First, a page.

Open Access Case Report

Multiple Exostosis and Embryonic Clubfoot in a Premature Newborn: Case Report

Fernanda Martins Coelho Catharino1, Marco Orsini2*, Jacqueline Stephanie Fernandes do Nascimento3, Antonio Marcos da Silva Catharino4 and Marco Azizi5

1Post-Graduated in Pediatrics PUC-RJ, Brazil

2Iguaçu University (UNIG), Severino Sombra University (USS), Brazil

3Iguaçu University (UNIG) - Faculty of Medicine, Brazil

4Master in Neurology-UNIRIO; Titular Member of the Brazilian Academy of Neurology; Associated Professor of Neurology – UNIG; Physician at the Neurology Service of the General Hospital of Nova Iguaçu, Brazil

5Unig University, Brazil

Corresponding Author

Received Date: July 23, 2020;  Published Date: August 24, 2020


Multiple exostosis is an inherited, autosomal dominant condition, characterized by multiple cartilaginous lesions, developed from the metaphysis of long bones, mainly in the proximal and distal regions of the femur [1].

Case Report



Premature, male newborn, 27 weeks of gestational age, birth weight 1215 kg, Apgar score in the first, fifth and tenth minutes was, respectively, 2/6/8, vaginal delivery, blood group A. He had structural abnormalities in lower limbs compatible with multiple exostosis and embryonic clubfoot (Figure 1), evidenced by simple radiography (Figure 2). Mother without prenatal care, with membranes’ rupture for over a month, Gestation I / Delivery 0, HIV / VDRL / Coombs direct negative, blood group A [2].


The exostosis can be asymptomatic or associated with complications caused by compression of adjacent structures [3]. The diagnosis is made in the first life decade, based on clinical evaluation and radiological exams, changes are rarely present at birth [1,2].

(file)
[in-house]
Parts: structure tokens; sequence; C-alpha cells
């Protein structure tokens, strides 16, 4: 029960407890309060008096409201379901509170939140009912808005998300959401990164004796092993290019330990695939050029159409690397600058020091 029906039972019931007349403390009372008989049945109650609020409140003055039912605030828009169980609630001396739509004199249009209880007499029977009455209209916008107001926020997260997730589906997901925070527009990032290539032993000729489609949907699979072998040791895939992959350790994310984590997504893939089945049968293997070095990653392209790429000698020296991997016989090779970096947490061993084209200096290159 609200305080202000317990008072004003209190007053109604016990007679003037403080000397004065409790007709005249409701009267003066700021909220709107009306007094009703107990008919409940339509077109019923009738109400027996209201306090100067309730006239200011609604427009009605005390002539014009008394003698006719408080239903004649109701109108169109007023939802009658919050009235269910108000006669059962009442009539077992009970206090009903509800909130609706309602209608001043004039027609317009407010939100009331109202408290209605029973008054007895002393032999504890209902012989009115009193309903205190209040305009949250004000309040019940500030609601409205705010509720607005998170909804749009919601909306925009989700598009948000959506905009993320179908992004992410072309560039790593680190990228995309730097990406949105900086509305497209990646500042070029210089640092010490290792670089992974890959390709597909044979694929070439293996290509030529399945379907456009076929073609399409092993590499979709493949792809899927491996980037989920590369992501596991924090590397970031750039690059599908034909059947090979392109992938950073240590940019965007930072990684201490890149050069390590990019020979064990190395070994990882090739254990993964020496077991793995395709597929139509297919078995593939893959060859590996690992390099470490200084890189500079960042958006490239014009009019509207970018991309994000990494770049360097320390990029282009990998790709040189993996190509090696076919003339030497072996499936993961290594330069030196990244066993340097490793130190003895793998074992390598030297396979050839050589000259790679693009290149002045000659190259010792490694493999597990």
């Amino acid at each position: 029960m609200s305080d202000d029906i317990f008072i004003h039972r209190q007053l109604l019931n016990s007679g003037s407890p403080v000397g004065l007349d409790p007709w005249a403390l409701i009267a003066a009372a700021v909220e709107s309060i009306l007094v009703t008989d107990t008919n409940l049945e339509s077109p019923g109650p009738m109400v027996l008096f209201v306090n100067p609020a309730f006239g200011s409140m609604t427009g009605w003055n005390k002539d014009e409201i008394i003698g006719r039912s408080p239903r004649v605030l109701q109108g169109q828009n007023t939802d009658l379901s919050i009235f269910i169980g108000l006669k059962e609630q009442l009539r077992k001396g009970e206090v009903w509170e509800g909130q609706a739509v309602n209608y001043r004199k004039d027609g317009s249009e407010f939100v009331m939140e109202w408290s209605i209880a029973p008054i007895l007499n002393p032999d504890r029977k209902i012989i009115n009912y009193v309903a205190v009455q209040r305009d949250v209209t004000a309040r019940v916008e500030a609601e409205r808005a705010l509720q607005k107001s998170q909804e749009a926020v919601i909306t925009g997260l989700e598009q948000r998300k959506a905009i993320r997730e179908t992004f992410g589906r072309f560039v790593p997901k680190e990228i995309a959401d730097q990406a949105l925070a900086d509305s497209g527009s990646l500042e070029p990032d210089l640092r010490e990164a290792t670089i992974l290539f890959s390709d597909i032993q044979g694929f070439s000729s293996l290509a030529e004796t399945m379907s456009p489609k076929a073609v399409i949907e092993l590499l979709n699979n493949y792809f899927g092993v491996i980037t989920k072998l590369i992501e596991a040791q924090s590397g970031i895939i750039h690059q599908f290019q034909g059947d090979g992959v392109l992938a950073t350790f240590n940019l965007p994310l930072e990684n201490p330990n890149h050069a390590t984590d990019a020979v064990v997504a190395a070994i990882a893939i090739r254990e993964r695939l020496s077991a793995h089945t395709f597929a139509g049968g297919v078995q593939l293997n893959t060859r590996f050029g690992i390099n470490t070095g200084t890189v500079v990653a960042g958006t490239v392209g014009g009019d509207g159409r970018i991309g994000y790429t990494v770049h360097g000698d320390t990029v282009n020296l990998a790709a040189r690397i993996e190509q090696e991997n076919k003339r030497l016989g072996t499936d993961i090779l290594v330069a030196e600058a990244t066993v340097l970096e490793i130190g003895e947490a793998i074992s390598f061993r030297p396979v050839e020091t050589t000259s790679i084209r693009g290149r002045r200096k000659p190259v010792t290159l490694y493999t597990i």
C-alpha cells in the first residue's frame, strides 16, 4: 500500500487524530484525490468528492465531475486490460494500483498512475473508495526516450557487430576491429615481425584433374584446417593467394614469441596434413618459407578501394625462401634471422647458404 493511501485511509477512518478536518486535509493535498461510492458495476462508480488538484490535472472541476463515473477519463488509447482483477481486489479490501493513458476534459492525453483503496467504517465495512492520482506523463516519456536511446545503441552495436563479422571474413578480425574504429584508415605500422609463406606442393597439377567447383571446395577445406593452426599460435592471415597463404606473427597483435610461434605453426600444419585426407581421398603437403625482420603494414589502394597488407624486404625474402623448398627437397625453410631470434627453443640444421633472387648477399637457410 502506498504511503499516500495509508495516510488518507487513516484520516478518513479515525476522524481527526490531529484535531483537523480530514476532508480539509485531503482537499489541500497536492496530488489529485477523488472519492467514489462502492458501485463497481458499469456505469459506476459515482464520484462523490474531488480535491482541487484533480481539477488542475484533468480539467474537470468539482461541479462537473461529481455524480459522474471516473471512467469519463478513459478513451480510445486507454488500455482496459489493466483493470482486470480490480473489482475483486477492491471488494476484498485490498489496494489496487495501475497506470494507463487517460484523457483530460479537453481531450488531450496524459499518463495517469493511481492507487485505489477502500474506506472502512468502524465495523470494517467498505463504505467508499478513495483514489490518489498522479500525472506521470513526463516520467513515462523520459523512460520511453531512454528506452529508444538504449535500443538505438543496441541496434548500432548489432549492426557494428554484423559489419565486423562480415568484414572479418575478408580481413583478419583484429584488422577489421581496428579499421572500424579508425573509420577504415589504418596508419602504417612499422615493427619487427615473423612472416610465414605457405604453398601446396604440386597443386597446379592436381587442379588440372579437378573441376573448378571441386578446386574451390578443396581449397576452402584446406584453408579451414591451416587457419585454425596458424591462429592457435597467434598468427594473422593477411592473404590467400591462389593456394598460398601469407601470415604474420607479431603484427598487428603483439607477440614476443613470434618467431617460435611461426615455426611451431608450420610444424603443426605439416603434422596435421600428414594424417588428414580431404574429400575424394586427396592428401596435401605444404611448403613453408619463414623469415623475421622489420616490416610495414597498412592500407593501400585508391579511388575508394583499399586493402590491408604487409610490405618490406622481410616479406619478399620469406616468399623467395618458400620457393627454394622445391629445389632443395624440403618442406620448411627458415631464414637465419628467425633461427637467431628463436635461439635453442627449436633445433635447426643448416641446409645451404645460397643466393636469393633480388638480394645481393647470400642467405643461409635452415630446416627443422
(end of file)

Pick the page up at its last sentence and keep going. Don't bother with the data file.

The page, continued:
Multiple exostosis is not classified as a true neoplasm, however, it is configured by the appearance, in childhood and adolescence, of bony protuberances surrounded by hyaline cartilage. The primary involvement occurs in the tubular bones, iliac wing and scapula, however, the entire skeleton can be compromised. It is known that less than 5% of cases evolve to the malignant form: chondrosarcoma. Congenital clubfoot, in turn, is characterized by generalized deformations of the musculoskeletal tissues distal to the knee. Until the current date, there are no reports of a causal relationship for both injuries, and further studies on this relationship are necessary.



Conflict of Interest

No conflict of interest.


  1. Legeai-Malett, L (2002) Hereditary Multiple Exostosis. Disponível em:
  2. Canet AR, Cuixart VB, Silveria LL (2006) Exostosis múltiple. An Pediatr (Barc) 65(5): 500-510.
  3. Lemos MC, Peter Kotanko, Paul T Christie, Brian Harding, Theodora Javor, et al. (2005) A Novel EXT1 Splice Site Mutation in a Kindred with. J Clin Endocrinol Metab 90(9): 5386-5392.
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